PLoS Biology is a peer-reviewed scientific journal covering all aspects of biology. Publication began on October 13, 2003. It was the first journal of the Public Library of Science. All content in PLoS Biology is published under the Creative Commons "by-attribution" license. To fund the journal, the publication s business model requires that, in most cases, authors will pay publication costs. In addition to research articles, PLoS Biology publishes online e-letters in which readers provide comments on articles. According to the Journal Citation Reports, the journal has a 2009 impact factor of 12.916, ranking it first in the category Biology . Mike Taylor of Discover Magazine said in 2012 that while PLoS Biology has a high impact factor, "PLoS has de-emphasized this traditional, problematic measure, so you won’t find this fact blazoned across their website." The current editor-in-chief is Jonathan Eisen (University of California, Davis). Due to their free licensing, files from PLoS Biology can be reused in places other than the original article, e.g. to illustrate Wikipedia articles.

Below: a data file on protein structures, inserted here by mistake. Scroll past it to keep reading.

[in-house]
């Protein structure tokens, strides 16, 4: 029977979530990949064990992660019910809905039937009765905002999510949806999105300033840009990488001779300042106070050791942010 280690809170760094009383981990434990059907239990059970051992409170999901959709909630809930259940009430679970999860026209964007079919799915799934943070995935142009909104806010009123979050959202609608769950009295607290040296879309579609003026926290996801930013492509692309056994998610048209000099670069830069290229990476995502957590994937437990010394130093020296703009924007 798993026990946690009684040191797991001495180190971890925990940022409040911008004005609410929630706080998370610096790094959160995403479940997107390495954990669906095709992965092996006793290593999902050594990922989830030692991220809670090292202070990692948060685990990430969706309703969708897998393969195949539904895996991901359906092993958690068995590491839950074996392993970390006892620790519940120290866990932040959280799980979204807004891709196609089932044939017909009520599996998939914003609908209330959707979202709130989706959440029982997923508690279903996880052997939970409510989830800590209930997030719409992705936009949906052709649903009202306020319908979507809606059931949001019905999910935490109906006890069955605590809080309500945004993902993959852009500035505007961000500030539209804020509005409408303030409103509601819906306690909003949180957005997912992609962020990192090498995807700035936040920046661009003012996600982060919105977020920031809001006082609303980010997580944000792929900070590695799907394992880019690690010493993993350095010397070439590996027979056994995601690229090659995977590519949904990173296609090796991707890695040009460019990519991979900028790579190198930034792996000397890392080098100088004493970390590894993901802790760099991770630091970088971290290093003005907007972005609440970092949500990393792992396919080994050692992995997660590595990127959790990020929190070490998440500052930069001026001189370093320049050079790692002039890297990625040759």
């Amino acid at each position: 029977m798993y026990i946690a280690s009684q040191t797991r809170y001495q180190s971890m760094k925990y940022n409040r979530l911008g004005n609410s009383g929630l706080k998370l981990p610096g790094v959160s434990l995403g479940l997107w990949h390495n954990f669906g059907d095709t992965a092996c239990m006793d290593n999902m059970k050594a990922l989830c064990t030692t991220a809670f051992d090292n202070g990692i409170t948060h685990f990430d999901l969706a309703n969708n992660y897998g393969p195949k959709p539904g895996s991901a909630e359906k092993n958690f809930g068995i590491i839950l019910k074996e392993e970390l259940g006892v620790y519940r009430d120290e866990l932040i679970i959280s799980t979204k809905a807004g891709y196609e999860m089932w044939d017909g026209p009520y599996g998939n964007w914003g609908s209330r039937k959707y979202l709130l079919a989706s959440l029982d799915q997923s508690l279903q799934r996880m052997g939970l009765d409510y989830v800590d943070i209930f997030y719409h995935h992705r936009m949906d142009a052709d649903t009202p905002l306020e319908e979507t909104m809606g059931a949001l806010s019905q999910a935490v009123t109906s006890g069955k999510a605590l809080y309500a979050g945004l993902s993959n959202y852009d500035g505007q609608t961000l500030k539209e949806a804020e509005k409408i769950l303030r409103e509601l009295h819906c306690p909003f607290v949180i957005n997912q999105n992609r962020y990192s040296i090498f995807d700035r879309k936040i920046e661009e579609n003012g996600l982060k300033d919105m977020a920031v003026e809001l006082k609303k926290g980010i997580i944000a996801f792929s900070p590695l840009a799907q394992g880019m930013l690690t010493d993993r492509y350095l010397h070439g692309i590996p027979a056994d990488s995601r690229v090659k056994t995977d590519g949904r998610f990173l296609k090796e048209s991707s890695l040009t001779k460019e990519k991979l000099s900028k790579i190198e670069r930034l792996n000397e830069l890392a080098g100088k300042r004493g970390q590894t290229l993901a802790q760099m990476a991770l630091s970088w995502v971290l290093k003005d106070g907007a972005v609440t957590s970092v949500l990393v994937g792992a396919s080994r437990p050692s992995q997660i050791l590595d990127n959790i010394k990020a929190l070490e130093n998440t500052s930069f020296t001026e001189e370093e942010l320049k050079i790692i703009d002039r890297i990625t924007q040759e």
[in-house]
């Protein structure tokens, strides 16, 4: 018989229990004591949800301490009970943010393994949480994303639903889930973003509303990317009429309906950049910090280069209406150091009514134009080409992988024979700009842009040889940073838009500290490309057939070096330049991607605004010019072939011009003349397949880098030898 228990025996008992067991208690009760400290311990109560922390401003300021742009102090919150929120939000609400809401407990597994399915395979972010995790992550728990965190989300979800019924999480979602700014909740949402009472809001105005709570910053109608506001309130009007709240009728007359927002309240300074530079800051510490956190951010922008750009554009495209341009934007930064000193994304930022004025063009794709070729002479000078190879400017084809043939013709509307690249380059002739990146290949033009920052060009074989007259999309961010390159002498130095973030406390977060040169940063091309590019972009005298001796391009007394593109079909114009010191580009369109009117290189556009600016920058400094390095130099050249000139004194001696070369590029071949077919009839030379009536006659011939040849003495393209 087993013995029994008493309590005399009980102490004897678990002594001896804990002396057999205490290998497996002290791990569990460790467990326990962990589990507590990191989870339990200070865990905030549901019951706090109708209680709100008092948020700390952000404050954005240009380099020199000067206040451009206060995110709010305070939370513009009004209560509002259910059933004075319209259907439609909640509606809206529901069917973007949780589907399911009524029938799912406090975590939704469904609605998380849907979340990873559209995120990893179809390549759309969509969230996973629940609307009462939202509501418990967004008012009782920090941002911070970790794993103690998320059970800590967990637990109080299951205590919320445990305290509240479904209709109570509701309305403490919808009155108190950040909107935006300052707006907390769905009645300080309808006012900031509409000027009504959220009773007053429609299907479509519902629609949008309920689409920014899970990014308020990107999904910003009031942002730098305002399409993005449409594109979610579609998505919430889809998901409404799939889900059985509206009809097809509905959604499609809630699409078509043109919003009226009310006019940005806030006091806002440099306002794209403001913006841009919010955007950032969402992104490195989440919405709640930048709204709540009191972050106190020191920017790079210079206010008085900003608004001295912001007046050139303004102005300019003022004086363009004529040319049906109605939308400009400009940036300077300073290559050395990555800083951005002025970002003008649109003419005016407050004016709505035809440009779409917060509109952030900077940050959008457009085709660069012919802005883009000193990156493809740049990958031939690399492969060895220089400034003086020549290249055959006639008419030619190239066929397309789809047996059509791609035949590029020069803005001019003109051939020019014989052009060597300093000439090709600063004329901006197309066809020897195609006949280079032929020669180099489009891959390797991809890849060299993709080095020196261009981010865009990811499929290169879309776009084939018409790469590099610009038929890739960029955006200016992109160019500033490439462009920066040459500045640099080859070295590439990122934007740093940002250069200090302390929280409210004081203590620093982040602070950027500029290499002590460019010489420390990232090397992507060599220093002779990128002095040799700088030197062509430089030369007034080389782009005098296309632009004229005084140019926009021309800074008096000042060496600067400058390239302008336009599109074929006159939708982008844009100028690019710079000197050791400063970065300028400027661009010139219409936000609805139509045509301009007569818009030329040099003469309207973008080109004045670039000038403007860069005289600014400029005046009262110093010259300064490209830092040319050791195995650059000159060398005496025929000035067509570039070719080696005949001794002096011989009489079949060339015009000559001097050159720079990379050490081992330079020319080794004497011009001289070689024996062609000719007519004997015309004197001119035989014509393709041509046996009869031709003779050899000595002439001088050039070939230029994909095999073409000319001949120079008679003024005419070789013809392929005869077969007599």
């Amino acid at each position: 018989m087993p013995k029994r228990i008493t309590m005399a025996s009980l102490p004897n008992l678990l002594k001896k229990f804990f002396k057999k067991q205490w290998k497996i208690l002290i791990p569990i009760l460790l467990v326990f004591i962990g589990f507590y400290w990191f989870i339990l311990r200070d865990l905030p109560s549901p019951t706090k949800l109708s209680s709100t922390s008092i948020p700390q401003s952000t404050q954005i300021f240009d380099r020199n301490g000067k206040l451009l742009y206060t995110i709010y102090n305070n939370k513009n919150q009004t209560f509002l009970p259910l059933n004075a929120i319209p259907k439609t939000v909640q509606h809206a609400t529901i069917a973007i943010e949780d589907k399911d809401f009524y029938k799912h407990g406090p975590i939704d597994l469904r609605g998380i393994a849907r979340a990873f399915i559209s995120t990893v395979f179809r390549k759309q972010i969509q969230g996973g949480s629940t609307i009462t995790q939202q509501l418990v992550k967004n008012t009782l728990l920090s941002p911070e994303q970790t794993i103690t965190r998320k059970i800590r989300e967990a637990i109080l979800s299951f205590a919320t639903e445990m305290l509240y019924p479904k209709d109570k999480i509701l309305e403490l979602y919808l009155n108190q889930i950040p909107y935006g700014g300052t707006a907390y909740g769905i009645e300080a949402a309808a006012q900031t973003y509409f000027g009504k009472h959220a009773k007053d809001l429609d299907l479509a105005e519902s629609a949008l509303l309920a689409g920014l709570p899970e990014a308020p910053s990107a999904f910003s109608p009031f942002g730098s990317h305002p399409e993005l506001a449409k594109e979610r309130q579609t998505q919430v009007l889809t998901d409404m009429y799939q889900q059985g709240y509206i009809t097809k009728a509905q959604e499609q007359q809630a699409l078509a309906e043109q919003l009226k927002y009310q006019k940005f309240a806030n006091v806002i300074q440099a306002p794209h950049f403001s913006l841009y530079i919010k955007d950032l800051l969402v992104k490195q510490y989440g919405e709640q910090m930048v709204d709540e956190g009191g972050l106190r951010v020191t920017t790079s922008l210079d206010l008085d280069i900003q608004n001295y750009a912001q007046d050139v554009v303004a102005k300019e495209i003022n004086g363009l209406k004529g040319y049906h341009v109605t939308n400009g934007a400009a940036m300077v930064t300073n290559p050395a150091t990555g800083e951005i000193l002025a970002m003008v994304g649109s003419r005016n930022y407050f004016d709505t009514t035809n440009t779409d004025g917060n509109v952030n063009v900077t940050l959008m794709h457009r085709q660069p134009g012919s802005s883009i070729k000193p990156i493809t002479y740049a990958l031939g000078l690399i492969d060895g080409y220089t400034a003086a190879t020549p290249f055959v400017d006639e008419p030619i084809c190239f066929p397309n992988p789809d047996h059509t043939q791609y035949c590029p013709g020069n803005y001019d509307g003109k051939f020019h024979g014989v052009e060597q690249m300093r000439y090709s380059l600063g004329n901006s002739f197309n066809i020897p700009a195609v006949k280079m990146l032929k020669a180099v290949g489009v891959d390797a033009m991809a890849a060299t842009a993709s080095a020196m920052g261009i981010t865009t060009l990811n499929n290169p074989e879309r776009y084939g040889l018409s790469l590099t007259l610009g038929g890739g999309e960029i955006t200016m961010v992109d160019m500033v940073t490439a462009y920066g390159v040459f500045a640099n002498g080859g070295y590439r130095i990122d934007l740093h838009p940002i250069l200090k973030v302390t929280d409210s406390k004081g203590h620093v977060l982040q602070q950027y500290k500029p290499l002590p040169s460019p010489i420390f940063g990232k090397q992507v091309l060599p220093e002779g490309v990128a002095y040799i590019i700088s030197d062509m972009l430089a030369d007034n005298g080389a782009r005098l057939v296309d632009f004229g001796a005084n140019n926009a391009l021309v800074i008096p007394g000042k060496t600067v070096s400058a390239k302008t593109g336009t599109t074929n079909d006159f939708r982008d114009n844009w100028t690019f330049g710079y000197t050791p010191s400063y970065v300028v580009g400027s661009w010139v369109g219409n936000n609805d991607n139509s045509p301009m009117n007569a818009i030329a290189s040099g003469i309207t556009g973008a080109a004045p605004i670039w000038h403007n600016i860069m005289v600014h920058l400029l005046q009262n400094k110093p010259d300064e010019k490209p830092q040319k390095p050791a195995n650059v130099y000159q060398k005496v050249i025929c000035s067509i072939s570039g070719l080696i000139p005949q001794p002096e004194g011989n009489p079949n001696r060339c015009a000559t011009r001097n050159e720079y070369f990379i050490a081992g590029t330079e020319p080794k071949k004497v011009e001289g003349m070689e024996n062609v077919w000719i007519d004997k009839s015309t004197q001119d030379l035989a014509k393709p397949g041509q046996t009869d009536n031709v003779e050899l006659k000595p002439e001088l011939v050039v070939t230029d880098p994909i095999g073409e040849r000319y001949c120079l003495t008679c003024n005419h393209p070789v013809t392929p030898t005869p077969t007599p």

Publisher
Public Library of Science
History
2003–present
Website
http://www.plosbiology.org/
Impact factor
12.916 (2009)

Some content from Wikipedia, licensed under CC BY-SA

Predicting the next pandemic virus is harder than we think

The observation that most of the viruses that cause human disease come from other animals has led some researchers to attempt "zoonotic risk prediction" to second-guess the next virus to hit us. However, in an Essay publishing ...

Realtime imaging of female gamete formation in plants

Scientists from Nagoya University, Yokohama City University and Chubu University have developed a system which enables the live imaging of the formation of the female gamete in plants.

Getting to the core of HIV replication

Viruses lurk in the gray area between the living and the nonliving, according to scientists. Like living things, they replicate but they don't do it on their own. The HIV-1 virus, like all viruses, needs to hijack a host ...

Stressed-out bacteria provide insights to antibiotic resistance

For a bacterium, the world can be a tough place to survive, a constant competition for food and space. Some bacteria, like Pseudomonas aeruginosa, secrete toxic molecules that act as a defense mechanism against nearby competitor ...

SARS-CoV-2 jumped from bats to humans without much change

How much did SARS-CoV-2 need to change in order to adapt to its new human host? In a research article published in the open access journal PLOS Biology Oscar MacLean, Spyros Lytras at the University of Glasgow, and colleagues, ...

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